This is the general theme with Detoxin and the largest existing criticism: it simply doesn’t work. From both a scientific and practical perspective, there is no reason to suspect that Detoxin will actually improve our chances of losing weight – especially in the form of fat loss. The ingredients are split into health-promoting and harmful: the variety of fruit extracts are excellent antioxidants and support healthy functioning – and obviously the laxatives and diuretics less so – but even among these, there are no compounds that have any scientific evidence of their effectiveness as “fat burners”. If we consider the fact that cleanses and detoxes are temporary reductions in intestinal mass or water retention, there is no reason to think that detoxin will actually have any effect on bodyfat or long-term weight loss.

Value and market alternatives

We have a mixed view of the safety and efficacy of Detoxin so far: it does not seem to do “what it says on the bottle”, but at the same time the risks are not likely to be severe if used in small doses within the guidelines of use and without excessive expectations. For some people, this temporary change may be sufficient (though we’re not sure why, but we aren’t here to judge) – rather, our concern is with the waste of money that this product represents. If the customers want a health supplement then this is not it, nor is it a fat loss supplement – so the market value is something that we have to consider before giving it a definitive rating.

Given the lack of effectiveness and the general confusion about what this product wants to be, we have some concerns about the price point and how it compares to market alternatives. We have reviewed a fair few supplements now and – despite our general sceptical position on the market – there have been many superior products which carry comparable costs, but offer much better effects. In this sense, we don’t understand how Detoxin could continue to be an effective choice for consumers if they were aware of the fact that it simply doesn’t work and that they may be paying to engender some health problems that they’d rather not have!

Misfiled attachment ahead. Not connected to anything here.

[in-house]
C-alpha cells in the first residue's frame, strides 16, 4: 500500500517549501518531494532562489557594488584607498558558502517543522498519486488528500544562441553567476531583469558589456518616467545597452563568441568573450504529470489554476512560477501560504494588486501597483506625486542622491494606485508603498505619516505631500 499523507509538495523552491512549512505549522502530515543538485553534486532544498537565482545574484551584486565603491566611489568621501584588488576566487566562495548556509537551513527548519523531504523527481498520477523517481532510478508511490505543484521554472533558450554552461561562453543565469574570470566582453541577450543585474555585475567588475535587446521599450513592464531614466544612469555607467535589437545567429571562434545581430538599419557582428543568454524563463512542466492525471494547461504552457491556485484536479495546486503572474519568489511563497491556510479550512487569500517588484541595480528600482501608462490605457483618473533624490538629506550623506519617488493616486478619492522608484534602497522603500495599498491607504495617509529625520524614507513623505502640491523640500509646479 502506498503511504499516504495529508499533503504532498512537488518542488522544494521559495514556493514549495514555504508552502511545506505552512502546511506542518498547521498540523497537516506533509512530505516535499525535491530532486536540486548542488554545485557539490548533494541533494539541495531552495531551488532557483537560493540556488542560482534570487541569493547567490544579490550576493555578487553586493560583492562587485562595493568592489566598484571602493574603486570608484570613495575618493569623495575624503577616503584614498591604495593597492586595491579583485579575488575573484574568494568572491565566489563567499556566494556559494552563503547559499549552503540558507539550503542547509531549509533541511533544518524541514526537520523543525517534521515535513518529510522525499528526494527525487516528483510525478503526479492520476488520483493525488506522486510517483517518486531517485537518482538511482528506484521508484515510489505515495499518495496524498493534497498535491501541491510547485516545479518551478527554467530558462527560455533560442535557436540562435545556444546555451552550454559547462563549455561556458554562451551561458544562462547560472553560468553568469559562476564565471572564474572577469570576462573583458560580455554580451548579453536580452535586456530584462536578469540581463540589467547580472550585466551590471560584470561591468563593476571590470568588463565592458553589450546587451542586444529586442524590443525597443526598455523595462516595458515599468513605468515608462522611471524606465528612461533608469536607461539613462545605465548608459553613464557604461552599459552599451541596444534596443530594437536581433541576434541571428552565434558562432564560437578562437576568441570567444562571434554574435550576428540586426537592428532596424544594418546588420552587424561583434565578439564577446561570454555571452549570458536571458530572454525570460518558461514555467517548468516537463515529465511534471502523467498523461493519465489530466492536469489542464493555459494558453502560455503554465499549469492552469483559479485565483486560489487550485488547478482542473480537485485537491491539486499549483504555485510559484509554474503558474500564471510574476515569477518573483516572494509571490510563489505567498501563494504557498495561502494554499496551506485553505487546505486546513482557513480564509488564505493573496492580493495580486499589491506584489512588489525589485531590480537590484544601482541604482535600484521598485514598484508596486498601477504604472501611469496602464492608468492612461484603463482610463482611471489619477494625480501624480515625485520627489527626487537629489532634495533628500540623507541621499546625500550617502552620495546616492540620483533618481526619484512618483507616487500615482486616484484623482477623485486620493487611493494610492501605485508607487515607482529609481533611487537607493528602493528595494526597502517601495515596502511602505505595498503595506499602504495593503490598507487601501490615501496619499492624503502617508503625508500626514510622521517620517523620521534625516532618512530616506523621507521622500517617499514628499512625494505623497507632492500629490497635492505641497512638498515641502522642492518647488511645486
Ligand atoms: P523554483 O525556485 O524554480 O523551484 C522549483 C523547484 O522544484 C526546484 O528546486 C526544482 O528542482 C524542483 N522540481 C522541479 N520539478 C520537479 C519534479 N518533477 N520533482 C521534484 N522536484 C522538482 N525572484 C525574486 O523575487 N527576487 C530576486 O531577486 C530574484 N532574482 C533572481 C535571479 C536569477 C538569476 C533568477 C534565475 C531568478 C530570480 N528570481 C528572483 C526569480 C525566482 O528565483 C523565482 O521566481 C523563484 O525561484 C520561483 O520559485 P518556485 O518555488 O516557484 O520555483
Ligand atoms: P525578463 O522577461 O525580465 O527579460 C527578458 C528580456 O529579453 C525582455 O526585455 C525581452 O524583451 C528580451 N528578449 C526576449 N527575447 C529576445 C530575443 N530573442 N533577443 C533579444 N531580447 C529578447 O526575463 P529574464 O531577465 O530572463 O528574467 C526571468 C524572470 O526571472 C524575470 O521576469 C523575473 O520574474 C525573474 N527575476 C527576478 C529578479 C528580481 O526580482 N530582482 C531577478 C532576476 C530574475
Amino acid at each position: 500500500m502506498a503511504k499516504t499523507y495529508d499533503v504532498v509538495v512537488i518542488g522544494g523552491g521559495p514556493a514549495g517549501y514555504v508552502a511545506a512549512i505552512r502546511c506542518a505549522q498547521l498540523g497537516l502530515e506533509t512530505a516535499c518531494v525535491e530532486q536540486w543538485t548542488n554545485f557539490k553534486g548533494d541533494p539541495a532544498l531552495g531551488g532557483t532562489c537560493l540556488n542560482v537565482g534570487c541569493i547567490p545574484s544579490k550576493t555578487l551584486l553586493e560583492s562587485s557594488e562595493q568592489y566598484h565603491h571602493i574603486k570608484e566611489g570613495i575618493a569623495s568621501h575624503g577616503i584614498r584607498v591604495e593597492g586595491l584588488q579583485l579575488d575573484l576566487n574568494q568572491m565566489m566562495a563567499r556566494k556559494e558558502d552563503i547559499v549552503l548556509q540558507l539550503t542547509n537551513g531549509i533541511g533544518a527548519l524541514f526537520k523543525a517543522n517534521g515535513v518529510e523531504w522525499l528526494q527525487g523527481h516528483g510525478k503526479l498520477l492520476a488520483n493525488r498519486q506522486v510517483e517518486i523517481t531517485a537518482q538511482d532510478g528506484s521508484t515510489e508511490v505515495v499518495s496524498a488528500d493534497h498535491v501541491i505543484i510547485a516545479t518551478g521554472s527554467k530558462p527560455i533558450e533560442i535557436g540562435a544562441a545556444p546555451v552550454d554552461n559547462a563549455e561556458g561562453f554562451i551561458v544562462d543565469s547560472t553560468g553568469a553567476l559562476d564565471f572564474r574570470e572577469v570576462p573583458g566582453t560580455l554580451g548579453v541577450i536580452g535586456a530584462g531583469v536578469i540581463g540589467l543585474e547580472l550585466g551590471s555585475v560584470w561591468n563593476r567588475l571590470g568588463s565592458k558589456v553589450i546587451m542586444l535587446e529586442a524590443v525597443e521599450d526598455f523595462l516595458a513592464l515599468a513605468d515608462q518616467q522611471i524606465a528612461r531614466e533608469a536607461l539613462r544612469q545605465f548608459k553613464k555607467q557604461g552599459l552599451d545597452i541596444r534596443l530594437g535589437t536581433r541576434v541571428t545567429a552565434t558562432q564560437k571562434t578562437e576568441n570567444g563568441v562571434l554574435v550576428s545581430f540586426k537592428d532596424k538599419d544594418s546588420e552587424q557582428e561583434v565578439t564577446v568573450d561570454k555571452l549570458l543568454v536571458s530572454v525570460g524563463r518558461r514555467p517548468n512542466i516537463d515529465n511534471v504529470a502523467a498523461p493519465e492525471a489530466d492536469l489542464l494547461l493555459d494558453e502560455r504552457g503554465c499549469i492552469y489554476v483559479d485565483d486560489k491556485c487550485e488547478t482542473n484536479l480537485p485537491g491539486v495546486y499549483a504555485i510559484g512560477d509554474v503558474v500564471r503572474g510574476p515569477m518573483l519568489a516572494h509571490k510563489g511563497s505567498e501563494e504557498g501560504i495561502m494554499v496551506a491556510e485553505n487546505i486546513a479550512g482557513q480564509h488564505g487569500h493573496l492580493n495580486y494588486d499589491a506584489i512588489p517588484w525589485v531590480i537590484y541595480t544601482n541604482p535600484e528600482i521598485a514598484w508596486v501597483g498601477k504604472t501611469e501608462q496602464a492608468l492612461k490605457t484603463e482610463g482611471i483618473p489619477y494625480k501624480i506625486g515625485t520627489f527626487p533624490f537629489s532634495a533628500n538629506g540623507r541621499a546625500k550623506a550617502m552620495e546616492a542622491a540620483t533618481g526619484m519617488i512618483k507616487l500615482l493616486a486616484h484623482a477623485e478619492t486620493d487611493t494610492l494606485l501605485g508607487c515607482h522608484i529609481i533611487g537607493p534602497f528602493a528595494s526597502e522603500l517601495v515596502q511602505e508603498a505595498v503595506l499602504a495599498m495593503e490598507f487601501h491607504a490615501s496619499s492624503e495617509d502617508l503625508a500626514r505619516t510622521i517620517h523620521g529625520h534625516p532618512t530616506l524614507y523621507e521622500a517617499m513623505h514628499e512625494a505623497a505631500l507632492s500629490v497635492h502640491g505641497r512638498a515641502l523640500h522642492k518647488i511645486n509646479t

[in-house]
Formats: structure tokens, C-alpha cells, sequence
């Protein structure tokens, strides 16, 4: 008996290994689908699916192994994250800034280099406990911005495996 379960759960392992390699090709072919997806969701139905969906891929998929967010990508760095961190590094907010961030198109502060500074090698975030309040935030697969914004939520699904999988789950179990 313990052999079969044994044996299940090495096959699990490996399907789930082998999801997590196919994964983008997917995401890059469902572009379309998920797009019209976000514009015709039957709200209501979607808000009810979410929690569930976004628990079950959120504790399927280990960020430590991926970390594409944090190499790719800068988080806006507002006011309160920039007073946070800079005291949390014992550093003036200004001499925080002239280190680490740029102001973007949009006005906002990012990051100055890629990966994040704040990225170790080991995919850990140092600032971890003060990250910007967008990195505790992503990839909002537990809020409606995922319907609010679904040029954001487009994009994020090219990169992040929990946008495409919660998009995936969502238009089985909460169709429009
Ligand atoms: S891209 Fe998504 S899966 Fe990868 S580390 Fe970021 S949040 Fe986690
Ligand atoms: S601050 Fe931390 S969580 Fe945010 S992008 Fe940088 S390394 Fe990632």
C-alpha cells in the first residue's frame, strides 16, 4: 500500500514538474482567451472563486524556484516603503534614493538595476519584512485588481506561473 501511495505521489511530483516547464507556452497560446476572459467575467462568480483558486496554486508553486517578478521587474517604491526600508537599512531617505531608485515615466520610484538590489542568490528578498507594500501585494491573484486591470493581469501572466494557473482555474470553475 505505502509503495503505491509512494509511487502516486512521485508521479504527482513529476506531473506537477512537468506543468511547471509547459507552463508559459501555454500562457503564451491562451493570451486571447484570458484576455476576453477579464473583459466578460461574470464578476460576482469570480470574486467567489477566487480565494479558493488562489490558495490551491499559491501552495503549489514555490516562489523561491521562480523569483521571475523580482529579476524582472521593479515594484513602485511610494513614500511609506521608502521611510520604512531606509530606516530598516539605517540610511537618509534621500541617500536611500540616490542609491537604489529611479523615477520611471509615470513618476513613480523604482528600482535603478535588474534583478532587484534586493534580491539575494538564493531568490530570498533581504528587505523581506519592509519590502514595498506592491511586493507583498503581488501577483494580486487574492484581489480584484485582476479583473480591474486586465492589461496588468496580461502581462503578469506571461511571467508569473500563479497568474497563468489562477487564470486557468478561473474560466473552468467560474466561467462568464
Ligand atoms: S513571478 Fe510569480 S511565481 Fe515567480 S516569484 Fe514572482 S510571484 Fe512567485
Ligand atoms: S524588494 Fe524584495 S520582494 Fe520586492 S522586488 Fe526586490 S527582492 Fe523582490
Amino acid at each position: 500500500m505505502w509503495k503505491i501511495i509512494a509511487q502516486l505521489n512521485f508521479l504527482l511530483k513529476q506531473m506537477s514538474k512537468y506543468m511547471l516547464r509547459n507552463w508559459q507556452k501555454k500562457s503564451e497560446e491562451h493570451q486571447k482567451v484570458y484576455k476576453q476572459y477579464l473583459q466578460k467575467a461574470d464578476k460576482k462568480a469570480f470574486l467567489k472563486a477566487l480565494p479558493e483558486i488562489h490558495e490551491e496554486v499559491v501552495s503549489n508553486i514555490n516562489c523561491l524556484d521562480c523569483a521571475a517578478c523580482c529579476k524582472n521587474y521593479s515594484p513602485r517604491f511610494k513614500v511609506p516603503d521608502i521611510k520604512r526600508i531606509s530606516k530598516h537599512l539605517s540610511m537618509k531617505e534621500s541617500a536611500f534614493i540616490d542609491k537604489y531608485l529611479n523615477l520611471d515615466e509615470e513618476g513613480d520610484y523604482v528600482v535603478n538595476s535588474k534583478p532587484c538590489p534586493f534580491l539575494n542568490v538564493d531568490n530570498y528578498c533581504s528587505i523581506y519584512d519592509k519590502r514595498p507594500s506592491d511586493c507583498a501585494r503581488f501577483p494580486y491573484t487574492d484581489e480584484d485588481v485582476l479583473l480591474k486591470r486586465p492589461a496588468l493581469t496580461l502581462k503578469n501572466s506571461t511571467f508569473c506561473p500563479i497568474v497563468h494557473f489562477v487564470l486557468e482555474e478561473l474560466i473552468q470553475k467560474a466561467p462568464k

Equally, the price point is unjustifiable when we look at our analysis of the ingredients: the product was previously marketed between $30 and $50 but appears to have left wholesale production and can only be found through third-part sellers at the moment. This is probably indicative of the fact that it was an ineffective and overpriced attempt to sell ‘fad’ products to genuine, desperate customers who simply didn’t know better. This is another persistent issue with the supplement industry and, whilst it is not particularly malevolent in Detoxin’s marketing, it is probably a good thing that it has left production.

Closing remarks

In conclusion, we are not fans of Detoxin. From the start, we have been skeptical about this product – any products that claim to detoxify the body above and beyond a healthy diet and exercise are likely trying to sell poor-quality laxatives and diuretics to unsuspecting individuals. Detoxifying is not only a myth in its own right, but these processes do not contribute to long-term weight loss and can have negative health impacts on the very systems that they claim to benefit!

The market position of Detoxin – when it still had a market position – was too expensive for the poor results and we are far from concerned by its removal from the market. Consumers are recommended to avoid this product where possible and there appear to be very few sources available at this point. There are many, many market alternatives that surpass the effectiveness and value for money that Detoxin offers and our previous reviews should highlight this! We would award this supplement a 1.5/5, on the grounds of its failure to provide any positive benefits beyond those associated with a healthy diet, and the possible risks that prolonged consumption of forced-excretion compounds (diuretics and laxatives) can have on the digestive system and the filtration of blood and urine.

Related to Detoxin: Phentaslim Review (New 2020) - Why we rate it as #1


[1] Pietrusko, R.G. (1977): ‘Use and abuse of laxatives’. American journal of health-system pharmacy, 34(3), pp.291-300

[2] Huynh-Do and Frey (2000): ‘Potential dangers of diuretics’. Therapeutische umschau, revue therapqeutique, 57(6), pp.408-411

[3] Flora et al (1998): ‘Milk thistle for the therapy of liver disease’. The American journal of gastrointestinology, 93(2), pp.139-143

[4] Anderson et al (2009): ‘Health benefits of dietary fiber’. Nutrition reviews, 67(4), pp.188-205


About the Author Steven Taylor

Steven has researched over 500 weight-loss programs, pills, shakes and diet plans. He has also worked with nutritionists specializing in weight loss while coaching people on how to transform their physiques and live healthy lives. You can contact him via the "About Us" page.